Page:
application process to ensure that you have a comprehensive understanding of the steps
needed to apply, as well as all corresponding supplemental materials for your specific
program of interest.
- Application Deadline: For Fall semester admission only. Priority Deadline: March 15th, 2022. Applications to the Master of Arts program in Clinical Psychology that are completed by March 15th, including all required supplemental materials, will receive priority review. As a part of that admission review, priority applicants that move to the next stage of review will be interviewed between March 22nd and 28th. All priority candidates will receive an admission decision by April 4th. Applications completed after the priority deadline will be reviewed on a rolling basis until the program is full.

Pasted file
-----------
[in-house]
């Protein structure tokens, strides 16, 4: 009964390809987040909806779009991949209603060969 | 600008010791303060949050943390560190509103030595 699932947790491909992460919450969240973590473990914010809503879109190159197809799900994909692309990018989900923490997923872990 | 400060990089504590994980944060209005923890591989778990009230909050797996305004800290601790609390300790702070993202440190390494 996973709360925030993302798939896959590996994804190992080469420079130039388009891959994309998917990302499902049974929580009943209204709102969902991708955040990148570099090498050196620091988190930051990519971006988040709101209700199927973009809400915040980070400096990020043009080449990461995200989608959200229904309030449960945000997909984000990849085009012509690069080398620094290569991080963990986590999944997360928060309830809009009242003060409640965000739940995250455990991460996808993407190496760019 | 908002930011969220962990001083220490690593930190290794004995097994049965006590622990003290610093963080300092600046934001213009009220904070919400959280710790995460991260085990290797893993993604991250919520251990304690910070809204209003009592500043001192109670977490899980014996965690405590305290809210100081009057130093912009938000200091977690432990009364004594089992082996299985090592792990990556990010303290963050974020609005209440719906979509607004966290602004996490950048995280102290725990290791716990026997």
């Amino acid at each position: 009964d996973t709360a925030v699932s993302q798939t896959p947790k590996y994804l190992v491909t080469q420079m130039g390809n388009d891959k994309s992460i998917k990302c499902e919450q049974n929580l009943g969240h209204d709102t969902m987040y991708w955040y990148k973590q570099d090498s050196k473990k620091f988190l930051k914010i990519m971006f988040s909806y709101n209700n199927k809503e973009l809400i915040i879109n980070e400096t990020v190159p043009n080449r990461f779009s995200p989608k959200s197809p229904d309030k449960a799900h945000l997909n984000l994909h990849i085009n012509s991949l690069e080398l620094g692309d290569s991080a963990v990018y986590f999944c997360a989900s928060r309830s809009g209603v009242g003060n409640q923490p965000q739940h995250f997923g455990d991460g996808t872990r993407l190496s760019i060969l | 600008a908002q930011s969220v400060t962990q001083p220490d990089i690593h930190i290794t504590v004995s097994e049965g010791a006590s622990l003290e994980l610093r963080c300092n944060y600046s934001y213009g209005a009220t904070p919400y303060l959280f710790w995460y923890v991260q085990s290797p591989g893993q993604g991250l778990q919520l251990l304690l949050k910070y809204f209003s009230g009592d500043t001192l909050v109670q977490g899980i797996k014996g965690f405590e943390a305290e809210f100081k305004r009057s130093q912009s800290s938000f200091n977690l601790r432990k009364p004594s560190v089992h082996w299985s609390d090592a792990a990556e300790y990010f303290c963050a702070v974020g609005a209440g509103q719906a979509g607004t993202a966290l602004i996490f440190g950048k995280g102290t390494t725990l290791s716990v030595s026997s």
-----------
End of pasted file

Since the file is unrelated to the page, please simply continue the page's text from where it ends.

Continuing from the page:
- Submit Online Application: Please create your online account and submit your application by following the general application instructions and pay (or waive) the non-refundable $60 application fee. Once this step has been completed, the online portal will allow you to upload your supplemental materials.
The following is a list of the supplemental materials that will accompany your application for the Clinical Psychology, Forensic Psychology Concentration (MA) program:
- Transcript: One from each college attended.
- Essays/Personal Statement – Please write one integrated essay providing a response to each of the following questions:
- What are your goals for graduate study and your future career?
- In what ways do your academic background and your professional experiences provide evidence of your potential for success in the program you selected and in your eventual career? Please give specific examples of relevant coursework and/or experience.
- Is there any further information we should consider in assessing your candidacy?
- Letters of Recommendation: Two (2) letters of recommendation, from persons qualified to evaluate the applicant’s promise of academic achievement and potential for professional growth.